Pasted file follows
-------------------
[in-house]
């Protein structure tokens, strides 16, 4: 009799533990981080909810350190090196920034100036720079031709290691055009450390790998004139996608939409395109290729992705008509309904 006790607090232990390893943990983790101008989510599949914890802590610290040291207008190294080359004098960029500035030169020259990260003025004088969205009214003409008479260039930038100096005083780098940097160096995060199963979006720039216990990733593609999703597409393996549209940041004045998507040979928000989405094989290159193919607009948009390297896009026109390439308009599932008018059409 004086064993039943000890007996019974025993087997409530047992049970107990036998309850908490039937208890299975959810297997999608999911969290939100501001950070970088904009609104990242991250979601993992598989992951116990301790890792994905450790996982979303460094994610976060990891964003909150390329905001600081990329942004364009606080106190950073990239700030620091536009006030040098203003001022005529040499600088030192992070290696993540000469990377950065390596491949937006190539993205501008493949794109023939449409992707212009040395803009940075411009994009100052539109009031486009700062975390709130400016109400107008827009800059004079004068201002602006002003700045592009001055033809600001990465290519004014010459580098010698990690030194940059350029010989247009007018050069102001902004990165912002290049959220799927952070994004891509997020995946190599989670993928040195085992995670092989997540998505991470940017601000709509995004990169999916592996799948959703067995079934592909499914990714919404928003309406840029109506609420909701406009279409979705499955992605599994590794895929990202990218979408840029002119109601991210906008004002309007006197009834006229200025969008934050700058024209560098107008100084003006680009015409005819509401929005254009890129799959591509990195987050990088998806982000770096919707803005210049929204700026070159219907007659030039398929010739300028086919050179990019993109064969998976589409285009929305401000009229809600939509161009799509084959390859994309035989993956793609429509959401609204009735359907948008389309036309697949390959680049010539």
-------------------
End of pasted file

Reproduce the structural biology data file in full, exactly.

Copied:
[in-house]
């Protein structure tokens, strides 16, 4: 009799533990981080909810350190090196920034100036720079031709290691055009450390790998004139996608939409395109290729992705008509309904 006790607090232990390893943990983790101008989510599949914890802590610290040291207008190294080359004098960029500035030169020259990260003025004088969205009214003409008479260039930038100096005083780098940097160096995060199963979006720039216990990733593609999703597409393996549209940041004045998507040979928000989405094989290159193919607009948009390297896009026109390439308009599932008018059409 004086064993039943000890007996019974025993087997409530047992049970107990036998309850908490039937208890299975959810297997999608999911969290939100501001950070970088904009609104990242991250979601993992598989992951116990301790890792994905450790996982979303460094994610976060990891964003909150390329905001600081990329942004364009606080106190950073990239700030620091536009006030040098203003001022005529040499600088030192992070290696993540000469990377950065390596491949937006190539993205501008493949794109023939449409992707212009040395803009940075411009994009100052539109009031486009700062975390709130400016109400107008827009800059004079004068201002602006002003700045592009001055033809600001990465290519004014010459580098010698990690030194940059350029010989247009007018050069102001902004990165912002290049959220799927952070994004891509997020995946190599989670993928040195085992995670092989997540998505991470940017601000709509995004990169999916592996799948959703067995079934592909499914990714919404928003309406840029109506609420909701406009279409979705499955992605599994590794895929990202990218979408840029002119109601991210906008004002309007006197009834006229200025969008934050700058024209560098107008100084003006680009015409005819509401929005254009890129799959591509990195987050990088998806982000770096919707803005210049929204700026070159219907007659030039398929010739300028086919050179990019993109064969998976589409285009929305401000009229809600939509161009799509084959390859994309035989993956793609429509959401609204009735359907948008389309036309697949390959680049010539």